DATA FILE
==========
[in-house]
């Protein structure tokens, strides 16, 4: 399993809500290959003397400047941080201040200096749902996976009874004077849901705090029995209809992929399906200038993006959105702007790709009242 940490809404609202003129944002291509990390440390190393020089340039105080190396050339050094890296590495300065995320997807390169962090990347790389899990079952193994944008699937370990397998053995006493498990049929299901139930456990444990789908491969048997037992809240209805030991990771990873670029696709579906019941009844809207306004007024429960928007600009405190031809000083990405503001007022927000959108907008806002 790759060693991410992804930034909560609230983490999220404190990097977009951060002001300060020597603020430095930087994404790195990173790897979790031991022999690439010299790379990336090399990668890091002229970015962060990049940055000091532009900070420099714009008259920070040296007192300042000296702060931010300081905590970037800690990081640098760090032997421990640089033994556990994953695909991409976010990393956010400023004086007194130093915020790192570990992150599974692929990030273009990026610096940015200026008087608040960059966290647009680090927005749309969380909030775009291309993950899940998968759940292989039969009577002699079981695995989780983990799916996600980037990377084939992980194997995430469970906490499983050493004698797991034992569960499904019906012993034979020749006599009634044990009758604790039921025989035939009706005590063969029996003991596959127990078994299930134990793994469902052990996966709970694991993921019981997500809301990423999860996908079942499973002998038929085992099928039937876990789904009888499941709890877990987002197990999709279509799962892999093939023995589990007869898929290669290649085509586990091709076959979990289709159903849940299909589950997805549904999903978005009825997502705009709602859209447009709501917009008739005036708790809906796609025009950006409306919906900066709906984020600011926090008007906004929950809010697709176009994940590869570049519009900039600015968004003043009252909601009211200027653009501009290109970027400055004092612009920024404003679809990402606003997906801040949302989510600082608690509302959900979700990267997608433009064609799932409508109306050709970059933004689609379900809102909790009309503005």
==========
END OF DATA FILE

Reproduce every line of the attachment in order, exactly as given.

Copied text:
[in-house]
């Protein structure tokens, strides 16, 4: 399993809500290959003397400047941080201040200096749902996976009874004077849901705090029995209809992929399906200038993006959105702007790709009242 940490809404609202003129944002291509990390440390190393020089340039105080190396050339050094890296590495300065995320997807390169962090990347790389899990079952193994944008699937370990397998053995006493498990049929299901139930456990444990789908491969048997037992809240209805030991990771990873670029696709579906019941009844809207306004007024429960928007600009405190031809000083990405503001007022927000959108907008806002 790759060693991410992804930034909560609230983490999220404190990097977009951060002001300060020597603020430095930087994404790195990173790897979790031991022999690439010299790379990336090399990668890091002229970015962060990049940055000091532009900070420099714009008259920070040296007192300042000296702060931010300081905590970037800690990081640098760090032997421990640089033994556990994953695909991409976010990393956010400023004086007194130093915020790192570990992150599974692929990030273009990026610096940015200026008087608040960059966290647009680090927005749309969380909030775009291309993950899940998968759940292989039969009577002699079981695995989780983990799916996600980037990377084939992980194997995430469970906490499983050493004698797991034992569960499904019906012993034979020749006599009634044990009758604790039921025989035939009706005590063969029996003991596959127990078994299930134990793994469902052990996966709970694991993921019981997500809301990423999860996908079942499973002998038929085992099928039937876990789904009888499941709890877990987002197990999709279509799962892999093939023995589990007869898929290669290649085509586990091709076959979990289709159903849940299909589950997805549904999903978005009825997502705009709602859209447009709501917009008739005036708790809906796609025009950006409306919906900066709906984020600011926090008007906004929950809010697709176009994940590869570049519009900039600015968004003043009252909601009211200027653009501009290109970027400055004092612009920024404003679809990402606003997906801040949302989510600082608690509302959900979700990267997608433009064609799932409508109306050709970059933004689609379900809102909790009309503005």